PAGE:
To escape the sultry heat of Townsville, where the daily maximum temperature seems to be stuck on 30°C and the UV index on Extreme, Vilis and I headed north and inland to the cool, shady, highland rainforests of Paluma Range National Park. As we drove the rutted, greasy gravel road to Lake Paluma, a white-headed pigeon flew up from the side of the road and perched in a rainforest tree, offering me a clear view of its handsome black-and-white plumage and scarlet beak and eye-ring. A Victoria’s riflebird screeched out a bold-as-brass ‘Yaaass,’ and an eastern whipbird’s ascending, snapping whistle penetrated the forest. I spotted bridled honeyeaters, a crimson rosella, grey-headed robins, and Australian brush-turkeys, but the overwhelming avian presence we encountered was that of the tooth-billed bowerbird.
We’d come in search of golden bowerbirds and did find a deteriorating double maypole bower untended – as yet – by a male of the smallest species of Australian bowerbird. Yet, the tooth-bills were everywhere, males singing from display perches, their wild, strange calls so much an eclectic collection of ringing tones and melodious rasps and sounds I can’t describe. I’m sure I saw a couple of females, too, in close proximity to vocalizing males, although not at display courts.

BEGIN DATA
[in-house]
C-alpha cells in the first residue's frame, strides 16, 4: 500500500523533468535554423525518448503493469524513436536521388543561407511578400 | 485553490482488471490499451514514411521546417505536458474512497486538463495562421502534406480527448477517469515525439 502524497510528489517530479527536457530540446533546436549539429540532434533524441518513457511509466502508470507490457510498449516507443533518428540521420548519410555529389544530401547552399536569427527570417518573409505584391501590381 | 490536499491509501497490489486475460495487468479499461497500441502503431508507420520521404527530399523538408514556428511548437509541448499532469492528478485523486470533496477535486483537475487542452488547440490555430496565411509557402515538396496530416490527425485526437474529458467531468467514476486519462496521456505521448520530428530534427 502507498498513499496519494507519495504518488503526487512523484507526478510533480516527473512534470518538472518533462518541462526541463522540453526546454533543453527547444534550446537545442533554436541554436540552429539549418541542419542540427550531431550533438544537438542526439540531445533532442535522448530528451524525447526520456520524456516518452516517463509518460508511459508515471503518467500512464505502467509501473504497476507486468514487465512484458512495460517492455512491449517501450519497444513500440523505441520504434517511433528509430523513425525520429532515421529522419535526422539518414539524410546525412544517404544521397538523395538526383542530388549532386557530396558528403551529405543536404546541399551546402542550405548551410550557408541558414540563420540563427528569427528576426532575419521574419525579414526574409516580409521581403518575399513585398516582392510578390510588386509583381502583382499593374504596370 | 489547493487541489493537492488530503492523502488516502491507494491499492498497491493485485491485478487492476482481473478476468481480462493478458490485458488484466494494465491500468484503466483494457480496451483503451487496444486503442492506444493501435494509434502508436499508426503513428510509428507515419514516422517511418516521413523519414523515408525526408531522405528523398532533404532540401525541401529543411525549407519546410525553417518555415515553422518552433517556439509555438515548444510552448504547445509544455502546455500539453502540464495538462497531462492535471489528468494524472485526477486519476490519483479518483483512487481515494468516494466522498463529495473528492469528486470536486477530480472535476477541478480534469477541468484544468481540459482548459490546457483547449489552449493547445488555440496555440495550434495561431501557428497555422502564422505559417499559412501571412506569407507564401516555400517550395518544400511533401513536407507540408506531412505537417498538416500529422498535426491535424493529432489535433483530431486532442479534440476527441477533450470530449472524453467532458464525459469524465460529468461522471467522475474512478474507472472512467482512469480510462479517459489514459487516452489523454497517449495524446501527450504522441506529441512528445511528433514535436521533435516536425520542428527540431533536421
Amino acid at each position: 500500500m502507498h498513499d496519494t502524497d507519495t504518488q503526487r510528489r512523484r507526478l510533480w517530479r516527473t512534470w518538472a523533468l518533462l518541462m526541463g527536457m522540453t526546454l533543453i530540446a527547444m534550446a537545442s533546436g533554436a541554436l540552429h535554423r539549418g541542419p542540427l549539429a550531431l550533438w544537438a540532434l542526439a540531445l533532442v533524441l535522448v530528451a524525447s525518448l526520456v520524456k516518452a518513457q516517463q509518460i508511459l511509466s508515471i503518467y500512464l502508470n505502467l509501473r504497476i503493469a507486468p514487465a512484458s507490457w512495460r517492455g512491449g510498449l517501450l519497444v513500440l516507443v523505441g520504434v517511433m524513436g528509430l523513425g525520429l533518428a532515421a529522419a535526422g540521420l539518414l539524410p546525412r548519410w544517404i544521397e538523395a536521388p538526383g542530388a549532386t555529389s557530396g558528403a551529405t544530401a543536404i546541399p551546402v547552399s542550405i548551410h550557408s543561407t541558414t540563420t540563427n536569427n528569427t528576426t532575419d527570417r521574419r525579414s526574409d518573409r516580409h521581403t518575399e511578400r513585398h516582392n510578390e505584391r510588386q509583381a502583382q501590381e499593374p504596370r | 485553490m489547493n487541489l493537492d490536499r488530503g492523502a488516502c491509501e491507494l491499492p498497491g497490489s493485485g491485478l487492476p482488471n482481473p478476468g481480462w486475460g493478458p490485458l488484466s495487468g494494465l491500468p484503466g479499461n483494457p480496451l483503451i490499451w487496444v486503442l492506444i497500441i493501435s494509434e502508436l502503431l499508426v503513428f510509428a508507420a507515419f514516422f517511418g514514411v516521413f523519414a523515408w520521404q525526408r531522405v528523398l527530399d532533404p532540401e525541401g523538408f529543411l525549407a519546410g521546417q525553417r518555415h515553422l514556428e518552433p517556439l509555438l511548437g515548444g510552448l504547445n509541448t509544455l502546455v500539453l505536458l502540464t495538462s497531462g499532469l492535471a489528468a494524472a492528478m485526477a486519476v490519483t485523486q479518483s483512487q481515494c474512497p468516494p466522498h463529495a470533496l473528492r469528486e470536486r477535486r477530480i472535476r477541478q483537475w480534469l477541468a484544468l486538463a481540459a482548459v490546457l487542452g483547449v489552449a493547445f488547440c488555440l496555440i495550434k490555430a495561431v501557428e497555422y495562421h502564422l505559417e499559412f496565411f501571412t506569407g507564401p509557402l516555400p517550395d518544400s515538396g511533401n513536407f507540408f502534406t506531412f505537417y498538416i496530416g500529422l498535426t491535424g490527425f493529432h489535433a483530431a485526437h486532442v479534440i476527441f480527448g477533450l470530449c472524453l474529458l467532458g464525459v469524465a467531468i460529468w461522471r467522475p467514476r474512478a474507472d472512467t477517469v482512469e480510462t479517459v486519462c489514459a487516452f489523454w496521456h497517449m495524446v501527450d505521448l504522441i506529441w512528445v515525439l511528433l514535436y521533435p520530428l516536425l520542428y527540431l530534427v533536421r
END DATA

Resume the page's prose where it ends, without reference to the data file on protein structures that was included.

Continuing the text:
Chunky and heavy-headed, the tooth-billed bowerbird more closely resembles Australia’s two catbird species in body shape than it does the other, more slender species of bowerbirds. It also differs from other Aussie bowerbirds in that the male does not construct an avenue or maypole bower to entice a female to mate, but rather prepares a display court – a cleared patch of rainforest floor decorated with fresh, fairly large, overturned leaves of a single tree species. The male bowerbird uses its toothed bill to snip off the leaves and then place them in position.1 The two display courts Vilis and I found today possessed the same kind of leaves, all fresh. Old, decomposing leaves were present at the edges of the courts or had been tossed into the rainforest litter beyond the courts. One of the court owners sang from a perch a metre above the ground to the side of his display court, while the other flushed from a couple of metres off the ground up to a much loftier perch while we inspected his handiwork.
We heard numerous other males attempting to entice mates to their courts with the species’ peculiar, vibrant musical vocalizations that can apparently include accurate mimicry of the songs of other rainforest birds.1 Paluma is obviously a stronghold for the tooth-billed bowerbird, which inhabits only highland rainforests and vine thickets in North Queensland, between Cooktown and the Mount Elliot section of Bowling Green Bay south of Townsville.1 During our excursion in the Daintree, we’ll have to look and listen for this entrancing bird in that most ancient of rainforest realms.
1. Graham Pizzey and Frank Knight. The Field Guide to the Birds of Australia. 1997. Angus & Robertson, Sydney, p. 476.